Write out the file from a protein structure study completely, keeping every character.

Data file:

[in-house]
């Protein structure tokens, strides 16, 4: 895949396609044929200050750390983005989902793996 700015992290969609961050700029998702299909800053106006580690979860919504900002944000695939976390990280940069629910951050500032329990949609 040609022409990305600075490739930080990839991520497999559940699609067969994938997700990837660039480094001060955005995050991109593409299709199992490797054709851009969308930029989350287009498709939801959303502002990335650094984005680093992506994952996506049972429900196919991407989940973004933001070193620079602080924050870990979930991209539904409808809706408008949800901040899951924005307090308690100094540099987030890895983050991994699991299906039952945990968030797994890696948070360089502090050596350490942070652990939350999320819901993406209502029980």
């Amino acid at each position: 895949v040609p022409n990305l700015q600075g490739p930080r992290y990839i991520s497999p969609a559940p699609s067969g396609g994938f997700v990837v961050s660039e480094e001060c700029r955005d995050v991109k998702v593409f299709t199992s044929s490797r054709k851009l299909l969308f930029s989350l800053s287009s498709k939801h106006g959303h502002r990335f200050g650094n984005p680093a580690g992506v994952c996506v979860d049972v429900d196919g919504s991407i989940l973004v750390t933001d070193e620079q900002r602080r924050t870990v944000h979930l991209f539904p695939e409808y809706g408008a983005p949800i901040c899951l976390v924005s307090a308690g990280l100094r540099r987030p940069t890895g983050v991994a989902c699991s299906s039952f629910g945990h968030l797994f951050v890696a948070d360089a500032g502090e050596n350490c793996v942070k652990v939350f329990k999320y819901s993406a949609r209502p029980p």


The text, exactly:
[in-house]
């Protein structure tokens, strides 16, 4: 895949396609044929200050750390983005989902793996 700015992290969609961050700029998702299909800053106006580690979860919504900002944000695939976390990280940069629910951050500032329990949609 040609022409990305600075490739930080990839991520497999559940699609067969994938997700990837660039480094001060955005995050991109593409299709199992490797054709851009969308930029989350287009498709939801959303502002990335650094984005680093992506994952996506049972429900196919991407989940973004933001070193620079602080924050870990979930991209539904409808809706408008949800901040899951924005307090308690100094540099987030890895983050991994699991299906039952945990968030797994890696948070360089502090050596350490942070652990939350999320819901993406209502029980």
């Amino acid at each position: 895949v040609p022409n990305l700015q600075g490739p930080r992290y990839i991520s497999p969609a559940p699609s067969g396609g994938f997700v990837v961050s660039e480094e001060c700029r955005d995050v991109k998702v593409f299709t199992s044929s490797r054709k851009l299909l969308f930029s989350l800053s287009s498709k939801h106006g959303h502002r990335f200050g650094n984005p680093a580690g992506v994952c996506v979860d049972v429900d196919g919504s991407i989940l973004v750390t933001d070193e620079q900002r602080r924050t870990v944000h979930l991209f539904p695939e409808y809706g408008a983005p949800i901040c899951l976390v924005s307090a308690g990280l100094r540099r987030p940069t890895g983050v991994a989902c699991s299906s039952f629910g945990h968030l797994f951050v890696a948070d360089a500032g502090e050596n350490c793996v942070k652990v939350f329990k999320y819901s993406a949609r209502p029980p």